Parshat Vayeshev – Being a Tzadik, by Rabbi Hyim Shafner

December 20, 2016

Murillo_Josephandhisbrothers.jpg

This week’s Torah portion, Va’yeshev, begins by describing the relationship between Joseph and his brothers when Joseph was 17 years old. The Torah tells us that when Joseph was tending sheep with his brothers “…Joseph brought slander about them to his father. Israel loved Joseph more of all the brothers….and they (his brothers) were unable to speak with Joseph peacefully…” Certainly everyone, no matter how righteous, sins at times. But why does the Torah specifically tell us this sin of Joseph’s, that he spoke badly of his brothers to his father? In addition, how could he, Joseph the Tzadik, the righteous one, be guilty of such a crime?
Some commentaries justify Joseph’s actions, proposing that perhaps he saw evil in his brothers and meant to tell their father in order that Jacob would discipline them. Some also judge the brothers favorably explaining that what Joseph saw was not what was actually happening. Still others (the Seforno) blame Jacob for his bad parenting in favoring Joseph over his other children and thereby causing hated among them.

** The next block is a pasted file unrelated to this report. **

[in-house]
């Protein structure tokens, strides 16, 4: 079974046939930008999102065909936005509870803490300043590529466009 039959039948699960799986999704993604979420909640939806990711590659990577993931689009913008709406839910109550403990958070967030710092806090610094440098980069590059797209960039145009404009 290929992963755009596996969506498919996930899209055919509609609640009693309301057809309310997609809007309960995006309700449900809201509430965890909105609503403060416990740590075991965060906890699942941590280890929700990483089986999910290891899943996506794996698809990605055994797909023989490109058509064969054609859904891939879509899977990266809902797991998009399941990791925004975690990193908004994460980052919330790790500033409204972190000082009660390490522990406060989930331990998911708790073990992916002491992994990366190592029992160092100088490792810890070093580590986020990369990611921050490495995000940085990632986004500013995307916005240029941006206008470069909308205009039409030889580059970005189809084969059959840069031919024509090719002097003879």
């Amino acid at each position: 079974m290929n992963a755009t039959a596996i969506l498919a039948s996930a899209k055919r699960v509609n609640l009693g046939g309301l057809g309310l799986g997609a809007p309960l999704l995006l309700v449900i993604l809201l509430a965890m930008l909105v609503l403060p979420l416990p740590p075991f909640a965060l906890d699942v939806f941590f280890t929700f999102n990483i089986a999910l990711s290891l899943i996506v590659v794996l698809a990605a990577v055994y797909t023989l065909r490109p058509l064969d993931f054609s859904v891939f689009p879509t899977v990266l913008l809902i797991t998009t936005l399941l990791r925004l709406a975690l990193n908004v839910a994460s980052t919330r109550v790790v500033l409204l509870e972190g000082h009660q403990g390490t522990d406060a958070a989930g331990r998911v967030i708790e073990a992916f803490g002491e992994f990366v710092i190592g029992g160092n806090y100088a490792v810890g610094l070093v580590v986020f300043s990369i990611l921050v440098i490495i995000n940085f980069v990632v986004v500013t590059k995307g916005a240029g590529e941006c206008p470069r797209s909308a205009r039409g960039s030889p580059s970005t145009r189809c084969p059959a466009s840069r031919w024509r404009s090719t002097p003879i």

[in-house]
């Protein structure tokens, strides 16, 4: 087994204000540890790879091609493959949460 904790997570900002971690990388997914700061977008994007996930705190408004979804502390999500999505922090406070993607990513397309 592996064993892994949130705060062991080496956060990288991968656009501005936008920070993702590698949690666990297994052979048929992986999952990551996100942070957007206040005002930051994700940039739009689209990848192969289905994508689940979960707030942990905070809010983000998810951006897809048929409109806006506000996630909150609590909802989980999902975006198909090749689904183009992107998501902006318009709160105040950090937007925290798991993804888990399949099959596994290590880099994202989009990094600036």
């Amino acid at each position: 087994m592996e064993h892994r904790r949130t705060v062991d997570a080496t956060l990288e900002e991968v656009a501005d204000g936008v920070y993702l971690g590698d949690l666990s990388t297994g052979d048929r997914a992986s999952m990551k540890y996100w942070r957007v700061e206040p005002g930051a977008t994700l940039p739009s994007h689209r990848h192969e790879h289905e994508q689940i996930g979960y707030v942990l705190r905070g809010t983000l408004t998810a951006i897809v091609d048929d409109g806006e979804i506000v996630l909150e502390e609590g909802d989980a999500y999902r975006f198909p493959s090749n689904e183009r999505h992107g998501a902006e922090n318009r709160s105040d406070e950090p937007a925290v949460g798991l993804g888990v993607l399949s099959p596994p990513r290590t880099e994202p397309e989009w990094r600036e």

The Sefat Emet, Rabbi Yehudah Leib Alter of Ger, does not apologize for Joseph’s, or his brother’s, or their father’s actions. He says that indeed Joseph was guilty of the sin of slander and that this is the reason he must descend to Egypt. Latter he will become Joseph the Tzazadik, Joseph the Righteous. The job of the tzadik, the righteous Jewish leader, says the Sefat Emet, is to take the good deeds of the Jewish people and bring them before G-d, ignoring the people’s evil deeds. Joseph needed to learn this in order to create unity among his people. This is the lesson he learns in Egypt through the trials and travails, the tests and his time in prison. Only after the experience of Egypt is he complete and ready to be Joseph the Tzadik.

What adversity and what sins do we need to navigate in order to become the tzadikim that can help to facilitate the true end goal of Jewish unity?